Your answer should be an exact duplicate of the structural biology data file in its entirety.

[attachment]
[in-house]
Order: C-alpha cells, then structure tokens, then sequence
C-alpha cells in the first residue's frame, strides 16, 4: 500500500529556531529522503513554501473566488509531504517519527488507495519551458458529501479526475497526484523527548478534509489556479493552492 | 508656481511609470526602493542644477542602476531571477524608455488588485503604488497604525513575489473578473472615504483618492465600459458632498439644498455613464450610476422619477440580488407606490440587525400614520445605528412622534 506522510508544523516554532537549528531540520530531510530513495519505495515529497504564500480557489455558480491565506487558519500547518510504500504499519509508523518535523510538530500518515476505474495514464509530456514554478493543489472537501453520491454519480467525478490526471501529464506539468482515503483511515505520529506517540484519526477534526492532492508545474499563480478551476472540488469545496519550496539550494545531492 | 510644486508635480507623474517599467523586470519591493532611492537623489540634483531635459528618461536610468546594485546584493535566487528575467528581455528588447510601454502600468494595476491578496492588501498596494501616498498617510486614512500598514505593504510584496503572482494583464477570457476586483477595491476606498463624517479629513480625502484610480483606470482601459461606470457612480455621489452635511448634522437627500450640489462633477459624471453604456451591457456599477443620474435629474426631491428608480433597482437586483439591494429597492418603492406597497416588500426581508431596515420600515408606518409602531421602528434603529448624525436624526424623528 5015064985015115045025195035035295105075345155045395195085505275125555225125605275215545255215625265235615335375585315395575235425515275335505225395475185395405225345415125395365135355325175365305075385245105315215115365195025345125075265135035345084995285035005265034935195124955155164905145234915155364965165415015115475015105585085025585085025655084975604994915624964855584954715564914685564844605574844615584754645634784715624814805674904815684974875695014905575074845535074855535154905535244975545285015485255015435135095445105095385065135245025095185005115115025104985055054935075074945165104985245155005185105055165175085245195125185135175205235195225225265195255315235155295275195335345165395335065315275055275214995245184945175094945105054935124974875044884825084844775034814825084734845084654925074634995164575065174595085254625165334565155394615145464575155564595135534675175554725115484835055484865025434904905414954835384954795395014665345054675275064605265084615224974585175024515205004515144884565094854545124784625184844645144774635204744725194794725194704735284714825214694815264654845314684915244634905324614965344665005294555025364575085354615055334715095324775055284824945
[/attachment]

[in-house]
Order: C-alpha cells, then structure tokens, then sequence
C-alpha cells in the first residue's frame, strides 16, 4: 500500500529556531529522503513554501473566488509531504517519527488507495519551458458529501479526475497526484523527548478534509489556479493552492 | 508656481511609470526602493542644477542602476531571477524608455488588485503604488497604525513575489473578473472615504483618492465600459458632498439644498455613464450610476422619477440580488407606490440587525400614520445605528412622534 506522510508544523516554532537549528531540520530531510530513495519505495515529497504564500480557489455558480491565506487558519500547518510504500504499519509508523518535523510538530500518515476505474495514464509530456514554478493543489472537501453520491454519480467525478490526471501529464506539468482515503483511515505520529506517540484519526477534526492532492508545474499563480478551476472540488469545496519550496539550494545531492 | 510644486508635480507623474517599467523586470519591493532611492537623489540634483531635459528618461536610468546594485546584493535566487528575467528581455528588447510601454502600468494595476491578496492588501498596494501616498498617510486614512500598514505593504510584496503572482494583464477570457476586483477595491476606498463624517479629513480625502484610480483606470482601459461606470457612480455621489452635511448634522437627500450640489462633477459624471453604456451591457456599477443620474435629474426631491428608480433597482437586483439591494429597492418603492406597497416588500426581508431596515420600515408606518409602531421602528434603529448624525436624526424623528 5015064985015115045025195035035295105075345155045395195085505275125555225125605275215545255215625265235615335375585315395575235425515275335505225395475185395405225345415125395365135355325175365305075385245105315215115365195025345125075265135035345084995285035005265034935195124955155164905145234915155364965165415015115475015105585085025585085025655084975604994915624964855584954715564914685564844605574844615584754645634784715624814805674904815684974875695014905575074845535074855535154905535244975545285015485255015435135095445105095385065135245025095185005115115025104985055054935075074945165104985245155005185105055165175085245195125185135175205235195225225265195255315235155295275195335345165395335065315275055275214995245184945175094945105054935124974875044884825084844775034814825084734845084654925074634995164575065174595085254625165334565155394615145464575155564595135534675175554725115484835055484865025434904905414954835384954795395014665345054675275064605265084615224974585175024515205004515144884565094854545124784625184844645144774635204744725194794725194704735284714825214694815264654845314684915244634905324614965344665005294555025364575085354615055334715095324775055284824945